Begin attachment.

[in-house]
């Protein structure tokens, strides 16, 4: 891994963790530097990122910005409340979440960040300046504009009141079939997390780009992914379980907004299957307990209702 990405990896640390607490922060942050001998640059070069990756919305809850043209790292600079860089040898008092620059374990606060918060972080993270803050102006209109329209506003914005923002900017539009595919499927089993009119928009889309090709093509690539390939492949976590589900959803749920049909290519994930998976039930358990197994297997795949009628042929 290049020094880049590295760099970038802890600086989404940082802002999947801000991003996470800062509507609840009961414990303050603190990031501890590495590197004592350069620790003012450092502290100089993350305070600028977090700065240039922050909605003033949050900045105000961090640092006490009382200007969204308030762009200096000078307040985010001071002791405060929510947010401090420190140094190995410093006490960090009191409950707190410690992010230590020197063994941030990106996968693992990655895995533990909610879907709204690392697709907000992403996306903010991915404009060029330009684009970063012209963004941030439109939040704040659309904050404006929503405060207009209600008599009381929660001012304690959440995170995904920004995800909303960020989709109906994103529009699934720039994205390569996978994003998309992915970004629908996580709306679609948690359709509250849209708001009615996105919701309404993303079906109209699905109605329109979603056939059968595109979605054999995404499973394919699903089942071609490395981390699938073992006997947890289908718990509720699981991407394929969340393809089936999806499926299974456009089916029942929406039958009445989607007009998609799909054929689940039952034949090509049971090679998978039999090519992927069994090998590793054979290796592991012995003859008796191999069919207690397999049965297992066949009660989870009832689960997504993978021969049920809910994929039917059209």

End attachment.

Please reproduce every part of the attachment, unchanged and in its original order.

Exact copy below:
[in-house]
């Protein structure tokens, strides 16, 4: 891994963790530097990122910005409340979440960040300046504009009141079939997390780009992914379980907004299957307990209702 990405990896640390607490922060942050001998640059070069990756919305809850043209790292600079860089040898008092620059374990606060918060972080993270803050102006209109329209506003914005923002900017539009595919499927089993009119928009889309090709093509690539390939492949976590589900959803749920049909290519994930998976039930358990197994297997795949009628042929 290049020094880049590295760099970038802890600086989404940082802002999947801000991003996470800062509507609840009961414990303050603190990031501890590495590197004592350069620790003012450092502290100089993350305070600028977090700065240039922050909605003033949050900045105000961090640092006490009382200007969204308030762009200096000078307040985010001071002791405060929510947010401090420190140094190995410093006490960090009191409950707190410690992010230590020197063994941030990106996968693992990655895995533990909610879907709204690392697709907000992403996306903010991915404009060029330009684009970063012209963004941030439109939040704040659309904050404006929503405060207009209600008599009381929660001012304690959440995170995904920004995800909303960020989709109906994103529009699934720039994205390569996978994003998309992915970004629908996580709306679609948690359709509250849209708001009615996105919701309404993303079906109209699905109605329109979603056939059968595109979605054999995404499973394919699903089942071609490395981390699938073992006997947890289908718990509720699981991407394929969340393809089936999806499926299974456009089916029942929406039958009445989607007009998609799909054929689940039952034949090509049971090679998978039999090519992927069994090998590793054979290796592991012995003859008796191999069919207690397999049965297992066949009660989870009832689960997504993978021969049920809910994929039917059209």